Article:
Where do you push the limits? And where do you watch each step, being careful not to offend?
As a comedy ventriloquist, specializing in corporate events, I am constantly challenged to determine where the line is that I should not cross with any given audience. One of the greatest skills of a corporate entertainer is to discern where that line is, and push against it without going too far. Where that line is can vary significantly from one group to the next.
My clients appreciate that my material is clean. Being somewhat of a Boy Scout by nature, what I consider to be edgy is still pretty tame. After all, I’m the guy who once ordered milk to drink at the Playboy Club (a story for another time…) While they appreciate that people don’t get offended, there have been times when the only complaint was that it was maybe too clean. So, lately, I have been pushing that line harder.
Recently, I performed for a large group that I knew would have a much broader definition of “acceptable” than my usual highly sensitive corporate audience. The event included an open bar – always a clue to a group expecting material farther away from a purely G rating – and it was being well utilized.
I came prepared with my most edgy material, specifically from my Gus character. Gus’ material runs the gamut from workplace acceptable office curmudgeon humor to his roots as a rough around the edges country boy at heart. He loves his beer. He’s far from blue humor, but even in the most politically correct versions of his routine, he rarely comes out to play if there are kids in the audience. So, it was a bit disconcerting when I saw a number of families with kids arriving for this particular event.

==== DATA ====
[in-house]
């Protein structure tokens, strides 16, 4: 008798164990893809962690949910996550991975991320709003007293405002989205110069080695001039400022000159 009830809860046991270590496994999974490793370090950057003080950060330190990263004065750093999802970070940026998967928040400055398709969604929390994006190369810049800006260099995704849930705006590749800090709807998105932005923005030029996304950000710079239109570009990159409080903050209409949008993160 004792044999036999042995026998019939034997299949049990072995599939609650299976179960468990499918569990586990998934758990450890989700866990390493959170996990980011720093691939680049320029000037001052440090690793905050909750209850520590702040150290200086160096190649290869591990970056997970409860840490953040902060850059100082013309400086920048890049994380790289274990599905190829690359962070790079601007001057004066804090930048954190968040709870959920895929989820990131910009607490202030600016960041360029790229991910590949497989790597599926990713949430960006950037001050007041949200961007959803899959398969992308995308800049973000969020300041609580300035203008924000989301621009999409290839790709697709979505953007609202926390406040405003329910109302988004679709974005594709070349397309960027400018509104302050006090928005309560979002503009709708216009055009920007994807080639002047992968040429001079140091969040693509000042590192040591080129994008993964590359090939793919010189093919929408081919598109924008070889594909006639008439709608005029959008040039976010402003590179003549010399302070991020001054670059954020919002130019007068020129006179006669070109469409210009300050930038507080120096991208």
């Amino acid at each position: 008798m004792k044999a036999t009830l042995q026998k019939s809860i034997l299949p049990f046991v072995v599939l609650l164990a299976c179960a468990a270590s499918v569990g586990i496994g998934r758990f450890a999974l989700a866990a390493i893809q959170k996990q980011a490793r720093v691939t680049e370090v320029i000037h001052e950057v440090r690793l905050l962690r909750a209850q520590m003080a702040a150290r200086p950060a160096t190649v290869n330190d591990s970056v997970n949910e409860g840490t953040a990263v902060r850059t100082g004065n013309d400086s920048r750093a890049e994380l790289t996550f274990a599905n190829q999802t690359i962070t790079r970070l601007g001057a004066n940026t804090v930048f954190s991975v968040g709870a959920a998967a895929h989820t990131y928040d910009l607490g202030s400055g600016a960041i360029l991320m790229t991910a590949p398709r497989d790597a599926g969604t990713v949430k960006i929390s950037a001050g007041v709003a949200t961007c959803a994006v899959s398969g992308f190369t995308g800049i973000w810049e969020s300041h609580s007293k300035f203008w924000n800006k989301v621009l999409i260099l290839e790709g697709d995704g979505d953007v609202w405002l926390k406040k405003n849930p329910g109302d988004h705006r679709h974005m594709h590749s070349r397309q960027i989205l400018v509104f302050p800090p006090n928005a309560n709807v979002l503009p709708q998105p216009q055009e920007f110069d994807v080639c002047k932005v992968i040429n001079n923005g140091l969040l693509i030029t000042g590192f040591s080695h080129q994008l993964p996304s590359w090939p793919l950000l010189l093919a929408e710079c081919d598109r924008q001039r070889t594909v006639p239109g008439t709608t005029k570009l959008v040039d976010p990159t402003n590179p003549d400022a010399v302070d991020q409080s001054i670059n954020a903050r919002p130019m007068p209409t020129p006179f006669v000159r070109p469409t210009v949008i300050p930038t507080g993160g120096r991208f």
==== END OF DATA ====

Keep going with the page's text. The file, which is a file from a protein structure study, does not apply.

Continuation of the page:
As the group continued to gather, I decided I’d better check the sensitivity meter with the client. He gave me the green light, telling me my understanding of the group was spot on, and that included the kids.
The show was a great success – including Gus. I received comments and notes from people afterward telling me how much their whole family enjoyed the show.
We can’t always check ahead of time. Sometimes we just need to put it out there and go for it. As a friend of mine likes to say, “It’s better to ask for forgiveness than permission.” I also have friends in the comedy business who say, “If at least one person wasn’t offended, you’re not trying hard enough.”
How does this relate to your work? How hard are you trying to find the line? Are you always holding back out of fear of possibly offending someone? Or are you willing to push harder, to probe, to find the line?
What I am discovering in pushing harder on the line with my comedy material is that the 98% of people who laugh appreciate that someone finally had the nerve to cross the line set in place by the 2% of people who were offended, because those same 2% have been blocking their progress.
I am not suggesting dropping more F-bombs, literally or figuratively. But, there is a case to be made for pushing the self-imposed limits that are holding us back. Be willing to be the one who crosses the line. You might be surprised how many people will cheer you on and follow your lead.